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- tropical medicine
- public health
- general medicine (see internal medicine)
- education and training (see medical education and training)
A 36-year-old Japanese woman presented to our emergency department with a 2-day history of fever, headache, eye pain, arthralgia and poor appetite after returning from Thailand. She had been sightseeing in Phuket, as island in Thailand. At initial presentation, her body temperature was 38.9°C. Laboratory examination results revealed a slightly elevated C reactive protein level of 0.57 mg/dL (range: 0–10 mg/dL), normal white blood cell count of 4.16 ×10ˆ9/L and normal platelet count of 233 ×10ˆ9/L. The result of the rapid diagnostic kit for the dengue virus (DENV) was positive for DENV non-structural protein-1 antigen. The result of the serum dengue PCR assay for detection and serotype identification was positive for DENV-1. Based on clinical findings, we made a diagnosis of dengue fever. Her platelet counts progressively decreased from 233 ×10ˆ9/L at admission to 94 ×10ˆ9/L, and her haematocrit increased to 43.8%. She was treated with Ringer’s lactate solution. Three days after defervescence, skin examination showed a characteristic generalised confluent petechial rash with multiple small round islets of normal skin (ie, white islands in a sea of red; figure 1). Her symptoms gradually improved; she was discharged after complete recovery. Dengue fever is the most prevalent arthropod-transmitted viral infection in many tropical and subtropical regions, including Central America, South America, Southeast Asia, South Central Asia and Sub-Saharan Africa.1 It is a viral infection caused by four types of DENV belonging to the genus Flavivirus. DENVs are transmitted to humans by infected mosquitoes, mainly Aedes aegypti and Aedes albopictus.2 A previous study reported that the overall mortality rate for dengue fever of 3.6%.3 The differential diagnosis of dengue fever is chikungunya fever, West Nile fever, Zika virus disease, malaria, influenza, measles, rubella and scarlet fever. Thus, characteristic skin rash is a useful clue to narrow the differential diagnosis in travellers, students, migrant workers and refugees with fever and rash. Because of globalisation, international travellers may spread dengue fever within their native country on return. Although, the last reported domestic infection of dengue fever in Japan was in 1945, an outbreak of dengue fever occurred in 2014.4 Early detection of infectious dengue patients is important to facilitate appropriate management and treatment, and prevent local transmission in areas where vector mosquitoes are present and active. Thus, clinicians should emphasise the prevention of mosquito bites and avoidance of exposure to mosquito habitats for travellers to mosquito-borne disease endemic area.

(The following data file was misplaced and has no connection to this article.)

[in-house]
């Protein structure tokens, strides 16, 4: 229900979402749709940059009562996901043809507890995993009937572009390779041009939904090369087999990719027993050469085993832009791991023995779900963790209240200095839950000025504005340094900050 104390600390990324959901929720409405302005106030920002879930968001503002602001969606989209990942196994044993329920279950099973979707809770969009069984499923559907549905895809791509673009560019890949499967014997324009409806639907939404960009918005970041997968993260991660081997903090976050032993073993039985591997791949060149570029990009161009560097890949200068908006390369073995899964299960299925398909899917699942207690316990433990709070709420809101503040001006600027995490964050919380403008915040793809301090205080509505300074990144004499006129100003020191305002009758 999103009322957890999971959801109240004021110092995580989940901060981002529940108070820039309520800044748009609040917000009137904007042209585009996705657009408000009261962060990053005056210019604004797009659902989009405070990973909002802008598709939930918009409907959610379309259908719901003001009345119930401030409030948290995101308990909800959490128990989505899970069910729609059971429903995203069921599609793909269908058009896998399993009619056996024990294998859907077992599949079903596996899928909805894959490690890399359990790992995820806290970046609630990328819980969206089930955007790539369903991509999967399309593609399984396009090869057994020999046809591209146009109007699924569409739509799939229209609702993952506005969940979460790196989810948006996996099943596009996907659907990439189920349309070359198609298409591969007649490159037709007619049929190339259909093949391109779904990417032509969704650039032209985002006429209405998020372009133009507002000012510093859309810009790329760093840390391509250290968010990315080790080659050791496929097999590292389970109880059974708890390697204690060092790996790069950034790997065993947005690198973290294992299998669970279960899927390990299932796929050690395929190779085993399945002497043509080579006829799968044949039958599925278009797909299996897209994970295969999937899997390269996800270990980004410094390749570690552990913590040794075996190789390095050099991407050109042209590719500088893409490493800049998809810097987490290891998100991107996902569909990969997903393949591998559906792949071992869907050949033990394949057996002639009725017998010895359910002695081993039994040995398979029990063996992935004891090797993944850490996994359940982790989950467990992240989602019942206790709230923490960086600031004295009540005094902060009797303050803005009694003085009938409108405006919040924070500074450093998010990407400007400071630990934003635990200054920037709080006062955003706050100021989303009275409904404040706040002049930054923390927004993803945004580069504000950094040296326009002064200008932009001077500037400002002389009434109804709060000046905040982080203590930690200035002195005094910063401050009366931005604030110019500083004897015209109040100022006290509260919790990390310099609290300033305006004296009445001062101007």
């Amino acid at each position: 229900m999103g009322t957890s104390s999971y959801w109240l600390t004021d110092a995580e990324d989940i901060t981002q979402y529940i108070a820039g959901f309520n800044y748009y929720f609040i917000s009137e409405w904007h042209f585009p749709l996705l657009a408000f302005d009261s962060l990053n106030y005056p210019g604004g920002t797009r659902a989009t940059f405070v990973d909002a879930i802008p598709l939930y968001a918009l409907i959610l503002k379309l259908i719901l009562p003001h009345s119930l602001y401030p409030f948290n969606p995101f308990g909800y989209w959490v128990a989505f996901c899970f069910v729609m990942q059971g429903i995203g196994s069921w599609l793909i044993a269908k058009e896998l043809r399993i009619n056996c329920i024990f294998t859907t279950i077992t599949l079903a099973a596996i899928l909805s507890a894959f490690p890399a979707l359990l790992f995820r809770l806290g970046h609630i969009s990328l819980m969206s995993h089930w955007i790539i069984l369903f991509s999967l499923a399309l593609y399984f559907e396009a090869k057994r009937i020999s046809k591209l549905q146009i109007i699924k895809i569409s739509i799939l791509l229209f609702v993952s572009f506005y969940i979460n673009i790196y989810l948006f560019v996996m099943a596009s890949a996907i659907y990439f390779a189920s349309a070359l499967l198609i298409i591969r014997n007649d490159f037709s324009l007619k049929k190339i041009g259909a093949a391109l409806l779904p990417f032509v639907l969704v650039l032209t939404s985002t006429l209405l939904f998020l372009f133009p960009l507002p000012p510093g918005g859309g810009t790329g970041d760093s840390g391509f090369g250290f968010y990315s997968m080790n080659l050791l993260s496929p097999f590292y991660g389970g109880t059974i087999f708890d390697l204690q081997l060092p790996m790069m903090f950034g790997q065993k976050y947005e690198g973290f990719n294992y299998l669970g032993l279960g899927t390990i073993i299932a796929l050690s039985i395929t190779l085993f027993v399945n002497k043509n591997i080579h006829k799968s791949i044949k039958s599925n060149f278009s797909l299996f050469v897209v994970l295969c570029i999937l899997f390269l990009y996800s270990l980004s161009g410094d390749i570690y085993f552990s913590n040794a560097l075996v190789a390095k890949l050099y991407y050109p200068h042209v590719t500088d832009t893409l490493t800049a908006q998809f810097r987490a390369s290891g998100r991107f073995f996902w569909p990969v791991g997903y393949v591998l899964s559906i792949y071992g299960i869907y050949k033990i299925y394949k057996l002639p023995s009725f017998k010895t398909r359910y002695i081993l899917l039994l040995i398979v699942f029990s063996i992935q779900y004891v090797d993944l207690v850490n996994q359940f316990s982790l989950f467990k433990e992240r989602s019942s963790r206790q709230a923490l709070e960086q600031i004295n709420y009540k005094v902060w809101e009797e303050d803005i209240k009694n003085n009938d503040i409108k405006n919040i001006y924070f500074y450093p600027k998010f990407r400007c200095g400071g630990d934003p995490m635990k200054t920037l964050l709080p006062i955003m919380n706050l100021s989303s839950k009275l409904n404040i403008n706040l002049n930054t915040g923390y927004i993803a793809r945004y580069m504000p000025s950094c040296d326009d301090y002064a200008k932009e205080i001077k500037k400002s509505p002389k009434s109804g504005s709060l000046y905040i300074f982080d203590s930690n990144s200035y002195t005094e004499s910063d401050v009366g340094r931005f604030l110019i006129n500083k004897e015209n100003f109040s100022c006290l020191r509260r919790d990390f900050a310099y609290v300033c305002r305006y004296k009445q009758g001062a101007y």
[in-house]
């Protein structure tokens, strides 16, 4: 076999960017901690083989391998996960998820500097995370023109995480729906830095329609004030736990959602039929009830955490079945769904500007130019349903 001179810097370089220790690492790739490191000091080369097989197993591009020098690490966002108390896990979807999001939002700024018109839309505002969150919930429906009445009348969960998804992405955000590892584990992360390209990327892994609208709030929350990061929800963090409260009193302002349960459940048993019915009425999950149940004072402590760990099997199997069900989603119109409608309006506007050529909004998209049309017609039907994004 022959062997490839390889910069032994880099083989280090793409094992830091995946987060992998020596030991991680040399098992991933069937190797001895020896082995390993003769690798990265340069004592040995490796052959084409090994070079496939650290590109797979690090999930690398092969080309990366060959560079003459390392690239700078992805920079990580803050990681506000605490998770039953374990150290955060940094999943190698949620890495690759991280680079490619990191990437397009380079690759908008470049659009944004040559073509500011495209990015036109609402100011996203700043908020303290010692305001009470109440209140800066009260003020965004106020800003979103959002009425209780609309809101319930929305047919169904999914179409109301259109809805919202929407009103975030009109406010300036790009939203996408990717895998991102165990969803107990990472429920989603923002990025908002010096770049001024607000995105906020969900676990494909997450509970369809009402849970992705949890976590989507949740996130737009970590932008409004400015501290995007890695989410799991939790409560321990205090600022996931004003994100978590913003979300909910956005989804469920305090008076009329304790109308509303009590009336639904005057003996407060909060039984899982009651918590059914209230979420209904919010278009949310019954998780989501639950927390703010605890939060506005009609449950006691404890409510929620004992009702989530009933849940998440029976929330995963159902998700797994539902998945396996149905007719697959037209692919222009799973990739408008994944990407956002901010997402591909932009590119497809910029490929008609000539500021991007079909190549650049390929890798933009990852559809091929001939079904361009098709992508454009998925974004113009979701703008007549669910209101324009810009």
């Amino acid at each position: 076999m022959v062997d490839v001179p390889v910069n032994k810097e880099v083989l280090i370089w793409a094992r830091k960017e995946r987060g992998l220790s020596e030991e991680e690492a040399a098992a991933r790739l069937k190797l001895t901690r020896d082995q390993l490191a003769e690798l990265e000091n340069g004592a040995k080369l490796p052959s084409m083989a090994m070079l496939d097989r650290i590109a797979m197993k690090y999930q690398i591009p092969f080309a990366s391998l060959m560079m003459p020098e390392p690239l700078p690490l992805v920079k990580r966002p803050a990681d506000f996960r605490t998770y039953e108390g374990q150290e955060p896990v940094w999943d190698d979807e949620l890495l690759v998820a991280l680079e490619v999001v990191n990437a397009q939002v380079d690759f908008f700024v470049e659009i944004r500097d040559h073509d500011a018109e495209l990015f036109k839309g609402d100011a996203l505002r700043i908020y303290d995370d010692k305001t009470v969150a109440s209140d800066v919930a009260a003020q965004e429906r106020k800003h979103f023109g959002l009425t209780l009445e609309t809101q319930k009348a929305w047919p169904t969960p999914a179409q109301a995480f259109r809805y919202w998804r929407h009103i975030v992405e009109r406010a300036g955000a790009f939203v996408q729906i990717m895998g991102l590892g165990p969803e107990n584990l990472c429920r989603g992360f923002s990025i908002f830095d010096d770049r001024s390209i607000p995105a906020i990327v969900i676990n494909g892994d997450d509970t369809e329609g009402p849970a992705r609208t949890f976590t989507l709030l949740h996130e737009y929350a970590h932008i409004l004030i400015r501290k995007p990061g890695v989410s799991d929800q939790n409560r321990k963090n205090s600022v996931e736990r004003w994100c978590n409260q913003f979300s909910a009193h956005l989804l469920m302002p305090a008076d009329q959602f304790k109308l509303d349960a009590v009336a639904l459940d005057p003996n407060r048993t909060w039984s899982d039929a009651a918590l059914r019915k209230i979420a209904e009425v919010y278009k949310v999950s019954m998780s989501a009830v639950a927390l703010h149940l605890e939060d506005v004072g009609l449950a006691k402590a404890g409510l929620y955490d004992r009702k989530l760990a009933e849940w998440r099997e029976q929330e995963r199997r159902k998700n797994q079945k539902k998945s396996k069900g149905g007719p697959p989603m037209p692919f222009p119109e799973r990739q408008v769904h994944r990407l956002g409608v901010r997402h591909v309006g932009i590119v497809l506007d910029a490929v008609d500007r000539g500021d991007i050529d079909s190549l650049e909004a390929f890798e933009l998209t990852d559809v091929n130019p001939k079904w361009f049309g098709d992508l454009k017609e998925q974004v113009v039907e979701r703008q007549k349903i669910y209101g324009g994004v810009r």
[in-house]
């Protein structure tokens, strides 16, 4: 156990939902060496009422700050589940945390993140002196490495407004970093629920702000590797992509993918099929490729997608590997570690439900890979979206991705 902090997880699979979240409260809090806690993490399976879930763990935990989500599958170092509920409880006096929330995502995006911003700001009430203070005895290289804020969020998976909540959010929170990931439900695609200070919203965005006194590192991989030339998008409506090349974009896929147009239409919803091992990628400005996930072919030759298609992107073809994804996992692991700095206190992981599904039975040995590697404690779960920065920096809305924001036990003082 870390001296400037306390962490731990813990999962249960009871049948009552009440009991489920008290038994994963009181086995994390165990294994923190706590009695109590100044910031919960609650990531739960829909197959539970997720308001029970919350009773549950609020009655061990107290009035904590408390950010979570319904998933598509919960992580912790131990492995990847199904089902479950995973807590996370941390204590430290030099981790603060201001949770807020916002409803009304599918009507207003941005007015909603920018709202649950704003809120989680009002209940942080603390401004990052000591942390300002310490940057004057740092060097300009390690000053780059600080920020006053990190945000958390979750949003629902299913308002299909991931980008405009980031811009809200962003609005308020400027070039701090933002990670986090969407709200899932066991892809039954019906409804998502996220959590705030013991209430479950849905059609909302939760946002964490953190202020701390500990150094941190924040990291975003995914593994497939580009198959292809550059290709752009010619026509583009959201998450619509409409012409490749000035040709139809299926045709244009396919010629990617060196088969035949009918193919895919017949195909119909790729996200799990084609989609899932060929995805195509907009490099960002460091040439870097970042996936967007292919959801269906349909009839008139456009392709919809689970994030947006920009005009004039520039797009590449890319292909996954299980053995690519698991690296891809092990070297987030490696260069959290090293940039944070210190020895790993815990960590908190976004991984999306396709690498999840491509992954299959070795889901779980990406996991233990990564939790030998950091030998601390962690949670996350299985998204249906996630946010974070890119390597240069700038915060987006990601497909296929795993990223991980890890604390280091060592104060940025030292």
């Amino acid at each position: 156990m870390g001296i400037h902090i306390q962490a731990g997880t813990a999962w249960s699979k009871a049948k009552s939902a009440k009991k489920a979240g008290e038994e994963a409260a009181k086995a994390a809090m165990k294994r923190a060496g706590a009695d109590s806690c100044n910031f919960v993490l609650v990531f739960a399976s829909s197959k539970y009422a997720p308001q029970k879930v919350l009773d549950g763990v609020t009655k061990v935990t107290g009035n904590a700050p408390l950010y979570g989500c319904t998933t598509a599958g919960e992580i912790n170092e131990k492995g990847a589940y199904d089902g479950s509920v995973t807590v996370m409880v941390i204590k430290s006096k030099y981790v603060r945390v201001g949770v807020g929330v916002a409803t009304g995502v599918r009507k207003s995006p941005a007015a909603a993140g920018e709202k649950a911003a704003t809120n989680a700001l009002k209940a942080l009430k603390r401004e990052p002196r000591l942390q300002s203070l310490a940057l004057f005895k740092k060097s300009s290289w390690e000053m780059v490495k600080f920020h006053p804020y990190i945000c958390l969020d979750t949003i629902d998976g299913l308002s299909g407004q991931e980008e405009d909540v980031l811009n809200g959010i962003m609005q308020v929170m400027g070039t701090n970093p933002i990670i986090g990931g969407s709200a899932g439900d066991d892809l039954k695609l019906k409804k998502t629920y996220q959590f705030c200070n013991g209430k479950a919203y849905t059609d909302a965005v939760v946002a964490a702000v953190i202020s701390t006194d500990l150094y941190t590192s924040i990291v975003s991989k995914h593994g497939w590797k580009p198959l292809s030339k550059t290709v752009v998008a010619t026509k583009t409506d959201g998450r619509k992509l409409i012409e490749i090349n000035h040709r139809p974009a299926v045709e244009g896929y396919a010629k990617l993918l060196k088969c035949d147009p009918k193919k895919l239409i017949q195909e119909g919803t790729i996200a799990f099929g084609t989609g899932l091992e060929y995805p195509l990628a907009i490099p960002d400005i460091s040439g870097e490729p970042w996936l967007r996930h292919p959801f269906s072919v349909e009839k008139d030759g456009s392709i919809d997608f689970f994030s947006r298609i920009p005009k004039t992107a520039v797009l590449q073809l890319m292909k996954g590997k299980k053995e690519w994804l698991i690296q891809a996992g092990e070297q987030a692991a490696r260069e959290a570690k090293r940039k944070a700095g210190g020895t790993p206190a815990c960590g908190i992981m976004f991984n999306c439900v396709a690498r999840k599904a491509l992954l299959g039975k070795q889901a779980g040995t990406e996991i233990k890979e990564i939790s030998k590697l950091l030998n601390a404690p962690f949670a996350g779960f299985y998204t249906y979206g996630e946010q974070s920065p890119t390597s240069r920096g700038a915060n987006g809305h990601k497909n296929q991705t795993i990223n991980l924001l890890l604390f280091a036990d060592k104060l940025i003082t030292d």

Contributors HM contributed to write manuscript, discussion and patient care. All coauthors also contributed to discussion and patient care.
Funding The authors have not declared a specific grant for this research from any funding agency in the public, commercial or not-for-profit sectors.
Competing interests None declared.
Patient consent for publication Obtained.
Provenance and peer review Not commissioned; internally peer reviewed.
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